>===== Original Message From Mathieu Bouchard <matju / sympatico.ca> =====
>On Mon, 12 Mar 2001, Benjamin J. Tilly wrote:
>> >(oh, btw. Ben's version takes over 3 times longer. i'm now testing with
>> >n=10**30 and using >/dev/null)
>> We have a winner.  If you want all of the Hamming numbers less
>> than a fixed bound, this appears fastest.
>
>I believe there are faster ways than that, but I don't want to go that
>far...

Well fastest of the submitted solutions. :-)

>> Theoretically the sort is k*log(k) where k is the number of
>> elements.  Practically if you raise n large enough for that to
>> matter, you will run out of memory on the machine. :-)
>
>the hamming function, where h(1)=1, is very close to
>
>proc{|k| 0.185*6.9893**(k**(1/3.0)) }
>
>which can be used as a reliable approximation for large values of k
>(add 2% for safety)

Ah, I didn't know that.  Well with that fact you should be
able to indeed do well.

>The size of the returned numbers is approximately s = 1.943*(k**(1/3.0)).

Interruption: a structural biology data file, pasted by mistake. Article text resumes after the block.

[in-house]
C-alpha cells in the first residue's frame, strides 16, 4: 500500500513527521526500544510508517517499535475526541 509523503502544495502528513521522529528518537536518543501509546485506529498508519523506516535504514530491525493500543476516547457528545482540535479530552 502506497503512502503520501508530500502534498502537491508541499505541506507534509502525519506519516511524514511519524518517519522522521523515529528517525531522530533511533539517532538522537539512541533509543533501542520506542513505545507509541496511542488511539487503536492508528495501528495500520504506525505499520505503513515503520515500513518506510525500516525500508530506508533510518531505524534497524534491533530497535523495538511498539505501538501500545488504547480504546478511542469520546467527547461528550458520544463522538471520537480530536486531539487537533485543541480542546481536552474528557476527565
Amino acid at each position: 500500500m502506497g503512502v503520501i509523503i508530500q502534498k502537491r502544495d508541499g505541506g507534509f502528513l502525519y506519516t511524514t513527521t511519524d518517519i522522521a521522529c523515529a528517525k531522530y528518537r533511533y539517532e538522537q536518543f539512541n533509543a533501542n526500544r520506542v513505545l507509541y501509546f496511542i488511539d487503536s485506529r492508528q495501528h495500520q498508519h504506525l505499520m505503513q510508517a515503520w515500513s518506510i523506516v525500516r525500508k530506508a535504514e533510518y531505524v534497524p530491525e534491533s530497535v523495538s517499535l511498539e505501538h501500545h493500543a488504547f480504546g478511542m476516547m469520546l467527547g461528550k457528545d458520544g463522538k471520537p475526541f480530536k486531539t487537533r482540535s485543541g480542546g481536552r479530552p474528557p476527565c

>Average comparison is in O(s) time. k*log(k) for the sort assumes O(1)
>comparisons. This sort is in O(k**(4/3.0) * log(k)). (well I think so)
>
>The amount of RAM used is in O(k**(4/3.0)). I haven't calculated how much
>yours take but it's much less...

Is there anything you don't know about the Hamming function? :-)

>> Of course if you just want to know what the thousandth element
>> in the Hamming sequence is, I believe that my approach will be
>> faster than an approach based on the above.
>
>I believe that too.

At last!  A point I can disagree on! :-)

>> Ditto if you are asked for the first thousand elements.
>
>Given the above approximation of the hamming function, the problem of
>computing the sequence up to element number k is equivalent to the one of
>computing the sequence up to value h(k). Therefore my solution will be
>faster.

I believe this, and I note that my solution, in order to give
you the thousandth element, has to calculate the first thousand
elements as well.  Therefore in both approaches calculating the
thousandth element is essentially the same problem as calculating
the first thousand, and since you are faster at that, you are
simply faster. :-)

Cheers,
Ben

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